<b>Noradrenergic effects in rat sacral autonomic nucleus using in vitro slice patch-clamp r</b><b>ecordings </b>

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Author(s)

    • AKIMOTO Nozomi
    • Department of Information Physiology, National Institute for Physiological Sciences
    • YAMADA Akihiro
    • Department of Information Physiology, National Institute for Physiological Sciences
    • FURUE Hidemasa
    • Department of Information Physiology, National Institute for Physiological Sciences

Abstract

<p>Noradrenergic modulation has been frequently discussed in the context of neural activities that are related to pelvic organs. The sacral preganglionic nucleus (SPN) is a spinal nucleus containing parasympathetic preganglionic neurons that send fibers to pelvic nerves. In spite of the abundant presence of noradrenergic fibers around the SPN, the effects of noradrenaline (NA) remain obscure. To explore this issue, NA (50 μM) was applied to parasympathetic preganglionic neurons in the SPN during whole-cell patch clamp recording. The SPN was labeled with the retrograde tracer, DiI. These neurons demonstrated two classes of firing patterns (delayed and regular) in terms of initiation of firing. Independent of these firing patterns, NA induced inward (56%) or outward (32%) currents in labeled SPN neurons. Phenylephrine, an α1 receptor agonist, induced an inward current, and clonidine, an α2 receptor agonist, induced an outward current, indicating the existence of both α1 and α2 adrenoreceptors in DiI-labeled SPN neurons. NA also modulated synaptic currents according to the firing patterns. In delayed firing neurons, NA inhibited both spontaneous excitatory post-synaptic currents (sEPSCs) and spontaneous inhibitory post-synaptic currents (sIPSCs). Hence, NA facilitated sEPSCs and sIPSCs in about a half of regular firing neurons. Bath application of phenylephrine facilitated sEPSCs and sIPSCs, and clonidine inhibited them. These results support the hypothesis of multiple effects of NA in the SPN, and may suggest functional differences among SPN neurons.</p>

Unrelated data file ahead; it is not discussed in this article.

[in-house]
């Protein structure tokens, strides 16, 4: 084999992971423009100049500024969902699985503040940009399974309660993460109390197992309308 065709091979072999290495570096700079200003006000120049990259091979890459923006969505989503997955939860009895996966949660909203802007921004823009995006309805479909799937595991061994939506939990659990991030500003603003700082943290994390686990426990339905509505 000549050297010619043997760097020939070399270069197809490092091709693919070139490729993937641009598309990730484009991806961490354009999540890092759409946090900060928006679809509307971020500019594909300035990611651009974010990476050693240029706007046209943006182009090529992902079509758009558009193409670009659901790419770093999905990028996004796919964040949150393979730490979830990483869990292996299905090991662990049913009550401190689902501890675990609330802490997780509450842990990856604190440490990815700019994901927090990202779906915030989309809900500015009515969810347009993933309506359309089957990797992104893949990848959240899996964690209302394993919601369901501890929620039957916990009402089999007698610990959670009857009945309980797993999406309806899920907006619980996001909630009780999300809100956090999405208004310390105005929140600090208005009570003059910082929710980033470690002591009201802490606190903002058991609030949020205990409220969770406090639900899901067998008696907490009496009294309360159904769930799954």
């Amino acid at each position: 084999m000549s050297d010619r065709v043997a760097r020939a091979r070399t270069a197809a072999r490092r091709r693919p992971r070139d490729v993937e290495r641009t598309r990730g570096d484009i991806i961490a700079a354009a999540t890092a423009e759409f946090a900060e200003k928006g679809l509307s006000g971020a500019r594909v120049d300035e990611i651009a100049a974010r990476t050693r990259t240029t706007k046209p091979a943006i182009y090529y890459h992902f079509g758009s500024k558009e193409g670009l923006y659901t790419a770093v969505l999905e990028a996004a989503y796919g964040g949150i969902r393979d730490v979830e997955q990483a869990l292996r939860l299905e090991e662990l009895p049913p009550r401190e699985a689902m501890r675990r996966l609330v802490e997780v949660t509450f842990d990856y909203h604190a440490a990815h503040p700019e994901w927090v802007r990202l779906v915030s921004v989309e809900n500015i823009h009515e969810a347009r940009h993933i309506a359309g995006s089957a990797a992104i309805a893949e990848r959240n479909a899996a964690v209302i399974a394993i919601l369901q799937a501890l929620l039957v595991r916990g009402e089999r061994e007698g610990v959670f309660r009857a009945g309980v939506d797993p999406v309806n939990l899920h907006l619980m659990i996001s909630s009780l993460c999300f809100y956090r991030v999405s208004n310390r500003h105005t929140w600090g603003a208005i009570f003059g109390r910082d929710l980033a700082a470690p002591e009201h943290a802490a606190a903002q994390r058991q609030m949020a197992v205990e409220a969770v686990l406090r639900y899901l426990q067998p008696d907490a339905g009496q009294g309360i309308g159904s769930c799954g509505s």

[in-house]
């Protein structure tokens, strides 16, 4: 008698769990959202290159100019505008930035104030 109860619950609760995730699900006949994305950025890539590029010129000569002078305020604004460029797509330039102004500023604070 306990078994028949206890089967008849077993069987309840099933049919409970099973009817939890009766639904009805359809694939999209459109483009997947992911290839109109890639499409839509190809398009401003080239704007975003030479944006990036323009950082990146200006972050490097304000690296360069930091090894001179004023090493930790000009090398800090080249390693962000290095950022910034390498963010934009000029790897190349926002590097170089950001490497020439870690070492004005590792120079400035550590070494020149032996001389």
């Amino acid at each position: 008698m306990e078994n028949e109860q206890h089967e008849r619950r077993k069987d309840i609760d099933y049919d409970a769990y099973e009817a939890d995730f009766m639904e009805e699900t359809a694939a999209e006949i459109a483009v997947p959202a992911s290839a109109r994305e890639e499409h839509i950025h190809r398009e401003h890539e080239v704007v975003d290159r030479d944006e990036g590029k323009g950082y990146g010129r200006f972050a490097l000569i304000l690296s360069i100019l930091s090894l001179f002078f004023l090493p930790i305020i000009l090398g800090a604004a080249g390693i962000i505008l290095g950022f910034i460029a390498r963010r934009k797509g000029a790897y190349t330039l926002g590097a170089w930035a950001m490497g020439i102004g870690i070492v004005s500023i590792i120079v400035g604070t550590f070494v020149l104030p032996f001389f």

Journal

  • Biomedical Research

    Biomedical Research 38(6), 359-369, 2017

    Biomedical Research Press

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